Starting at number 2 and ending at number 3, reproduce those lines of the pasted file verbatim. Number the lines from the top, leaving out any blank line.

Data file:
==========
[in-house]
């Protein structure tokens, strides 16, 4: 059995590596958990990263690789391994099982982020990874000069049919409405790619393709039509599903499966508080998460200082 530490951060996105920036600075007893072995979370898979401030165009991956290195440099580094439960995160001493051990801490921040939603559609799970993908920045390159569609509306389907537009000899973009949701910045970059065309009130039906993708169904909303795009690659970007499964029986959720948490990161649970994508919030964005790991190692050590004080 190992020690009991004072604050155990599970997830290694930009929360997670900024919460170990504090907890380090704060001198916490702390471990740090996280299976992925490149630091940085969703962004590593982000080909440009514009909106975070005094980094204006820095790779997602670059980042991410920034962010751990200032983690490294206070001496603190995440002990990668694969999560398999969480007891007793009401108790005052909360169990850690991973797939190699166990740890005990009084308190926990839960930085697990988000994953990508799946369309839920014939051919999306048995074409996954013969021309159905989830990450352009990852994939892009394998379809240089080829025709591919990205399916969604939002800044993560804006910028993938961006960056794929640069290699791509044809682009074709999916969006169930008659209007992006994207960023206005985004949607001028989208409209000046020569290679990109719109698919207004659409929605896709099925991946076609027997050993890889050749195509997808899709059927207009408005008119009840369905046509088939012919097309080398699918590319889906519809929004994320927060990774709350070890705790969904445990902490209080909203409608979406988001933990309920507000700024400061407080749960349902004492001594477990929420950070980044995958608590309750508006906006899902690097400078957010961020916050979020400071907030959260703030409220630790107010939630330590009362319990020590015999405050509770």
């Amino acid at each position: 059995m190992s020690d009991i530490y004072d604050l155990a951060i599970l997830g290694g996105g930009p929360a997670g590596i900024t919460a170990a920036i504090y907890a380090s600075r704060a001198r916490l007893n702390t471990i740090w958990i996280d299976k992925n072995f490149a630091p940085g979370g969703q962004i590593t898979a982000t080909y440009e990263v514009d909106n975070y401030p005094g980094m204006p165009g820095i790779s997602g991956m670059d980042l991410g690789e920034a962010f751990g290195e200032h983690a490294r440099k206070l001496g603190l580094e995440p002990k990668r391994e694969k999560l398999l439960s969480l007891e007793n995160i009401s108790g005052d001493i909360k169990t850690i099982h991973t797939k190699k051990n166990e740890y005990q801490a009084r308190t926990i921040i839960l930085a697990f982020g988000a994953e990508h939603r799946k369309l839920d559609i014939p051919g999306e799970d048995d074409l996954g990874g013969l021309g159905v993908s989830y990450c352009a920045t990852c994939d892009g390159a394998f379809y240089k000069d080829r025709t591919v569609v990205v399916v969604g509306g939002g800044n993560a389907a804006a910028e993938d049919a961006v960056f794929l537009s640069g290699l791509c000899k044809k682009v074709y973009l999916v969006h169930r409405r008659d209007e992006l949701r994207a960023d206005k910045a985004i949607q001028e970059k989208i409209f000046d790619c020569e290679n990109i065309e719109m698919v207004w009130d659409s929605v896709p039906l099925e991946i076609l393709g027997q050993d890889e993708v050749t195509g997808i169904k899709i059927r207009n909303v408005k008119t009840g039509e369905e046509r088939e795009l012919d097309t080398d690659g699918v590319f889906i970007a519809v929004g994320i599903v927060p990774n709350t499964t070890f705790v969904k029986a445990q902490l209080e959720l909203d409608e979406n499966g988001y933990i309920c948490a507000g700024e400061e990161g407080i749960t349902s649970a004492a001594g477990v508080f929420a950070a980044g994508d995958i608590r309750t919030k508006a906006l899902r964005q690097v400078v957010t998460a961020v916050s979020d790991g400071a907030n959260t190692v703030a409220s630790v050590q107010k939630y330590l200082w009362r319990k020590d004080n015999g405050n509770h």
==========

């Protein structure tokens, strides 16, 4: 059995590596958990990263690789391994099982982020990874000069049919409405790619393709039509599903499966508080998460200082 530490951060996105920036600075007893072995979370898979401030165009991956290195440099580094439960995160001493051990801490921040939603559609799970993908920045390159569609509306389907537009000899973009949701910045970059065309009130039906993708169904909303795009690659970007499964029986959720948490990161649970994508919030964005790991190692050590004080 190992020690009991004072604050155990599970997830290694930009929360997670900024919460170990504090907890380090704060001198916490702390471990740090996280299976992925490149630091940085969703962004590593982000080909440009514009909106975070005094980094204006820095790779997602670059980042991410920034962010751990200032983690490294206070001496603190995440002990990668694969999560398999969480007891007793009401108790005052909360169990850690991973797939190699166990740890005990009084308190926990839960930085697990988000994953990508799946369309839920014939051919999306048995074409996954013969021309159905989830990450352009990852994939892009394998379809240089080829025709591919990205399916969604939002800044993560804006910028993938961006960056794929640069290699791509044809682009074709999916969006169930008659209007992006994207960023206005985004949607001028989208409209000046020569290679990109719109698919207004659409929605896709099925991946076609027997050993890889050749195509997808899709059927207009408005008119009840369905046509088939012919097309080398699918590319889906519809929004994320927060990774709350070890705790969904445990902490209080909203409608979406988001933990309920507000700024400061407080749960349902004492001594477990929420950070980044995958608590309750508006906006899902690097400078957010961020916050979020400071907030959260703030409220630790107010939630330590009362319990020590015999405050509770």
């Amino acid at each position: 059995m190992s020690d009991i530490y004072d604050l155990a951060i599970l997830g290694g996105g930009p929360a997670g590596i900024t919460a170990a920036i504090y907890a380090s600075r704060a001198r916490l007893n702390t471990i740090w958990i996280d299976k992925n072995f490149a630091p940085g979370g969703q962004i590593t898979a982000t080909y440009e990263v514009d909106n975070y401030p005094g980094m204006p165009g820095i790779s997602g991956m670059d980042l991410g690789e920034a962010f751990g290195e200032h983690a490294r440099k206070l001496g603190l580094e995440p002990k990668r391994e694969k999560l398999l439960s969480l007891e007793n995160i009401s108790g005052d001493i909360k169990t850690i099982h991973t797939k190699k051990n166990e740890y005990q801490a009084r308190t926990i921040i839960l930085a697990f982020g988000a994953e990508h939603r799946k369309l839920d559609i014939p051919g999306e799970d048995d074409l996954g990874g013969l021309g159905v993908s989830y990450c352009a920045t990852c994939d892009g390159a394998f379809y240089k000069d080829r025709t591919v569609v990205v399916v969604g509306g939002g800044n993560a389907a804006a910028e993938d049919a961006v960056f794929l537009s640069g290699l791509c000899k044809k682009v074709y973009l999916v969006h169930r409405r008659d209007e992006l949701r994207a960023d206005k910045a985004i949607q001028e970059k989208i409209f000046d790619c020569e290679n990109i065309e719109m698919v207004w009130d659409s929605v896709p039906l099925e991946i076609l393709g027997q050993d890889e993708v050749t195509g997808i169904k899709i059927r207009n909303v408005k008119t009840g039509e369905e046509r088939e795009l012919d097309t080398d690659g699918v590319f889906i970007a519809v929004g994320i599903v927060p990774n709350t499964t070890f705790v969904k029986a445990q902490l209080e959720l909203d409608e979406n499966g988001y933990i309920c948490a507000g700024e400061e990161g407080i749960t349902s649970a004492a001594g477990v508080f929420a950070a980044g994508d995958i608590r309750t919030k508006a906006l899902r964005q690097v400078v957010t998460a961020v916050s979020d790991g400071a907030n959260t190692v703030a409220s630790v050590q107010k939630y330590l200082w009362r319990k020590d004080n015999g405050n509770h």